Woke Biologists Claim Systemic Racism Is Driving Animals Out of Deprived Areas
James Gordon, Daily Mail, February 11, 2023
Scientists claim that there are fewer wild animals in neighborhoods where mostly people of color live – and their absence is affecting residents’ mental health.
A research study that looked into the genetic diversity of wildlife in neighborhoods across the United States found government rules that previously mandated separated neighborhoods based on race, is still having lingering after-effects on where animals choose to live decades on.
The study suggests that areas where mostly white people live have a greater diversity when it come to animals living in the area.
Areas with less diversity could also be having negative effects on both the mental and physical health of the people who live in such ‘deprived’ neighborhoods.
The findings were published in Proceedings of the National Academy of Sciences, a peer-reviewed scientific journal.
It noted that the practice of redlining essentially drove out woodland creatures from minority neighborhoods leading to negative effects on the mental and physical well-being of minority residents.
Redlining is a discriminatory practice in which financial institutions, insurance companies, and other businesses draw lines on a map to define areas where they will or will not provide services, such as mortgages, insurance, or loans.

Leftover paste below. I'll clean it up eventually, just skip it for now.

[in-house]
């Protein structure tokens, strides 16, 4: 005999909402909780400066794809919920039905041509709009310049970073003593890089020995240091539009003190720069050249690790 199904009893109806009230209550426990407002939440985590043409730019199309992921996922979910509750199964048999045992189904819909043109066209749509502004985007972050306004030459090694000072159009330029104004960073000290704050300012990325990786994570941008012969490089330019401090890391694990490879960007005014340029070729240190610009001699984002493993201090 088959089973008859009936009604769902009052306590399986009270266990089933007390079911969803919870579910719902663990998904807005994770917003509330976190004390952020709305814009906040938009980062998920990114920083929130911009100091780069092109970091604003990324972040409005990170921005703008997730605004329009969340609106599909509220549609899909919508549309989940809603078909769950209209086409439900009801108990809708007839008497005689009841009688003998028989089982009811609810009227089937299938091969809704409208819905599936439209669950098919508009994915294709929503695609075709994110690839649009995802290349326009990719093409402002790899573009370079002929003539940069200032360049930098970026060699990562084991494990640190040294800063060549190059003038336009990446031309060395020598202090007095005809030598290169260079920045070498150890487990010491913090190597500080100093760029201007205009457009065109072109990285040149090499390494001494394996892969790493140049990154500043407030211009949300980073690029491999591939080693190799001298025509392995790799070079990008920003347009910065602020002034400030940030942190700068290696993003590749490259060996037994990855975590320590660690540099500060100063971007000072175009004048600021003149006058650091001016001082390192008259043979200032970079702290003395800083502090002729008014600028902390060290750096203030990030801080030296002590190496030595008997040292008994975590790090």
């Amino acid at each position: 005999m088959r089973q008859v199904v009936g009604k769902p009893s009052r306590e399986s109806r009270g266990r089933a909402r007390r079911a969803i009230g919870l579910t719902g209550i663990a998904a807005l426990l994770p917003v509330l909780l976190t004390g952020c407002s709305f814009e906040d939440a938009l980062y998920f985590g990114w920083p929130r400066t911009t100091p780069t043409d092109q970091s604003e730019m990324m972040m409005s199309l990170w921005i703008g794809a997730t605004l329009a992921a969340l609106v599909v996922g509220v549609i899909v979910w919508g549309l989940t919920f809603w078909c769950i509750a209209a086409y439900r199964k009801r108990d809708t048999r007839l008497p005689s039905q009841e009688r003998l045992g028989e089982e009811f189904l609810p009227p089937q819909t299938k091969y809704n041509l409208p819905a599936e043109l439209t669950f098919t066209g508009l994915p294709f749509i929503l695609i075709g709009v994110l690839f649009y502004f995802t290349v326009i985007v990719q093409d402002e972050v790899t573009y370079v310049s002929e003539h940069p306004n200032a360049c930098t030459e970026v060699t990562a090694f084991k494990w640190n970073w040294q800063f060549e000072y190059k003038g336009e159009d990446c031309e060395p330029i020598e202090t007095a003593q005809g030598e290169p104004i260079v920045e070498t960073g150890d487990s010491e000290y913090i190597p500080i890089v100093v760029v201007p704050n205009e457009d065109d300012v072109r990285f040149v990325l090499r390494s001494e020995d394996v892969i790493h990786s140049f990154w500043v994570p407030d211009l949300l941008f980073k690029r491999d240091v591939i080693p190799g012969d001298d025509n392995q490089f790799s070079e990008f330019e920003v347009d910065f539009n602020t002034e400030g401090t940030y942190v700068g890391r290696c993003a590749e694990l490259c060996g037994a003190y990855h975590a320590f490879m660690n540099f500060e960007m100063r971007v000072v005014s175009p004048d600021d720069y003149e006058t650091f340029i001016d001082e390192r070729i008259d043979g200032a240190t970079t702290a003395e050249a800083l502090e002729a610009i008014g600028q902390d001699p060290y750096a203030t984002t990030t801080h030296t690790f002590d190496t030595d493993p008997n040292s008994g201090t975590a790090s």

The practice was most commonly used in the 20th century and was based on racial and ethnic discrimination.
Redlining resulted in a lack of investment and neglect in minority neighborhoods, leading to persistent poverty and limited access to financial services and investment.
Although redlining was banned in the United States by the Fair Housing Act of 1968, its legacy continues to shape urban landscapes and communities today.
University of Manitoba biologist Colin Garroway and Chloé Schmidt from the German Centre for Integrative Biodiversity Research conducted the wildlife study and found that systemic racism has had lasting effects on the structure of cities.
The authors explain that various factors, such as densely populated areas, the presence of roads and railways, nighttime lights, and increased human land use, may contribute to the lower diversity of wildlife in non-white neighborhoods.
The pair analyzed publicly available, archived genetic data from thousands of animals belonging to various species in order to show the connection between the diversity of wildlife and the racial of makeup of neighborhoods.
It found that there was a far greater variety of species in predominantly white neighborhoods.
The authors of the study claim that systemic racism has effectively altered the demography of urban wildlife populations in a way that shapes their evolution and impacts their presence in cities.
The pair argue that the lack of urban biodiversity has resulted in a negative impact on human well-being, leading to a complete absence of nature in neighborhoods that are predominantly non-white.
The report calls for reforms to be made in city planning in the hopes a more equitable distribution of natural habitat will also lead to increased racial diversity.
The authors also suggest the need for increased racial diversity in the fields of ecology and evolution to address such ‘blind spots’ in research and ‘environmental justice’.